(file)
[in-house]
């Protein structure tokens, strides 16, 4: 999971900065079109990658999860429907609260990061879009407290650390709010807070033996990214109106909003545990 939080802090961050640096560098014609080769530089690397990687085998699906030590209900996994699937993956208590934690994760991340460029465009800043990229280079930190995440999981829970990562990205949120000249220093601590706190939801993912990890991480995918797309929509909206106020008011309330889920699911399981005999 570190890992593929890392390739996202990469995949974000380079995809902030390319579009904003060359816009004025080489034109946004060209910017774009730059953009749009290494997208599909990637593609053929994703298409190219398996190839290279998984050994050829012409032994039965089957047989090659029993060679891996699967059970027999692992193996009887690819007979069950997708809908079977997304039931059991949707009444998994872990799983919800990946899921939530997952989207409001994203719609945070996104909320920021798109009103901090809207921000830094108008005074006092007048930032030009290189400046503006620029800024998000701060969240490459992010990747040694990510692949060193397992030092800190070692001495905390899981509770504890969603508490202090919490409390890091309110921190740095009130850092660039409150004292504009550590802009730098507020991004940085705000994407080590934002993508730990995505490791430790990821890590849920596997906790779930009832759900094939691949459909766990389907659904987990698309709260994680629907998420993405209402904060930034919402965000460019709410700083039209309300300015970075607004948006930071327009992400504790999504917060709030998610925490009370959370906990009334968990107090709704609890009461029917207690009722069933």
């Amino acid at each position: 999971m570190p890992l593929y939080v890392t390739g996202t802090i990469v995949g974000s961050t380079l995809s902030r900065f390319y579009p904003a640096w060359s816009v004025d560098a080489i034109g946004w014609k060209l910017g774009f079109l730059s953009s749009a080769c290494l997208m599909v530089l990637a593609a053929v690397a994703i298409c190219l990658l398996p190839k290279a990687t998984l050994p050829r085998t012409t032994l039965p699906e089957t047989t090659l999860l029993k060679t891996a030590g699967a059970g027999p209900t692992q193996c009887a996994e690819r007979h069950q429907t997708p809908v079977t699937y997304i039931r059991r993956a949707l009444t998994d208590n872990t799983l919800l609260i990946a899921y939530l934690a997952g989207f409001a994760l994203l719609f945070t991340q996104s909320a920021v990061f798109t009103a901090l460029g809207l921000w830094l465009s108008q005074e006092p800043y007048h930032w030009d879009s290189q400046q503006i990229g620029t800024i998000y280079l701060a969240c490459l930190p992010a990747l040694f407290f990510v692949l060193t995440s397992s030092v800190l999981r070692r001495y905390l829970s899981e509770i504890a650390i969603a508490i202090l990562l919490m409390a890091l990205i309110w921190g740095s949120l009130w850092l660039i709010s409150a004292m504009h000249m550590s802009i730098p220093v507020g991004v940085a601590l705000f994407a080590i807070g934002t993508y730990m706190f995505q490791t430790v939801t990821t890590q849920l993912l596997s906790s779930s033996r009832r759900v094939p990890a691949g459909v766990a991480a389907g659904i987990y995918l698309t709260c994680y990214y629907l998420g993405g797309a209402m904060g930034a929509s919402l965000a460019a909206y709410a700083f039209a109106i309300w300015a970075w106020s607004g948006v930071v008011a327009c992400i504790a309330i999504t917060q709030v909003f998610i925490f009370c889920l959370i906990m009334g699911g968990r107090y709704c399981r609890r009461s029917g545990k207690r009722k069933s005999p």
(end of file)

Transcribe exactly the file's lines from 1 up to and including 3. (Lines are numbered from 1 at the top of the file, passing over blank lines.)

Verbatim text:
[in-house]
């Protein structure tokens, strides 16, 4: 999971900065079109990658999860429907609260990061879009407290650390709010807070033996990214109106909003545990 939080802090961050640096560098014609080769530089690397990687085998699906030590209900996994699937993956208590934690994760991340460029465009800043990229280079930190995440999981829970990562990205949120000249220093601590706190939801993912990890991480995918797309929509909206106020008011309330889920699911399981005999 570190890992593929890392390739996202990469995949974000380079995809902030390319579009904003060359816009004025080489034109946004060209910017774009730059953009749009290494997208599909990637593609053929994703298409190219398996190839290279998984050994050829012409032994039965089957047989090659029993060679891996699967059970027999692992193996009887690819007979069950997708809908079977997304039931059991949707009444998994872990799983919800990946899921939530997952989207409001994203719609945070996104909320920021798109009103901090809207921000830094108008005074006092007048930032030009290189400046503006620029800024998000701060969240490459992010990747040694990510692949060193397992030092800190070692001495905390899981509770504890969603508490202090919490409390890091309110921190740095009130850092660039409150004292504009550590802009730098507020991004940085705000994407080590934002993508730990995505490791430790990821890590849920596997906790779930009832759900094939691949459909766990389907659904987990698309709260994680629907998420993405209402904060930034919402965000460019709410700083039209309300300015970075607004948006930071327009992400504790999504917060709030998610925490009370959370906990009334968990107090709704609890009461029917207690009722069933």
């Amino acid at each position: 999971m570190p890992l593929y939080v890392t390739g996202t802090i990469v995949g974000s961050t380079l995809s902030r900065f390319y579009p904003a640096w060359s816009v004025d560098a080489i034109g946004w014609k060209l910017g774009f079109l730059s953009s749009a080769c290494l997208m599909v530089l990637a593609a053929v690397a994703i298409c190219l990658l398996p190839k290279a990687t998984l050994p050829r085998t012409t032994l039965p699906e089957t047989t090659l999860l029993k060679t891996a030590g699967a059970g027999p209900t692992q193996c009887a996994e690819r007979h069950q429907t997708p809908v079977t699937y997304i039931r059991r993956a949707l009444t998994d208590n872990t799983l919800l609260i990946a899921y939530l934690a997952g989207f409001a994760l994203l719609f945070t991340q996104s909320a920021v990061f798109t009103a901090l460029g809207l921000w830094l465009s108008q005074e006092p800043y007048h930032w030009d879009s290189q400046q503006i990229g620029t800024i998000y280079l701060a969240c490459l930190p992010a990747l040694f407290f990510v692949l060193t995440s397992s030092v800190l999981r070692r001495y905390l829970s899981e509770i504890a650390i969603a508490i202090l990562l919490m409390a890091l990205i309110w921190g740095s949120l009130w850092l660039i709010s409150a004292m504009h000249m550590s802009i730098p220093v507020g991004v940085a601590l705000f994407a080590i807070g934002t993508y730990m706190f995505q490791t430790v939801t990821t890590q849920l993912l596997s906790s779930s033996r009832r759900v094939p990890a691949g459909v766990a991480a389907g659904i987990y995918l698309t709260c994680y990214y629907l998420g993405g797309a209402m904060g930034a929509s919402l965000a460019a909206y709410a700083f039209a109106i309300w300015a970075w106020s607004g948006v930071v008011a327009c992400i504790a309330i999504t917060q709030v909003f998610i925490f009370c889920l959370i906990m009334g699911g968990r107090y709704c399981r609890r009461s029917g545990k207690r009722k069933s005999p």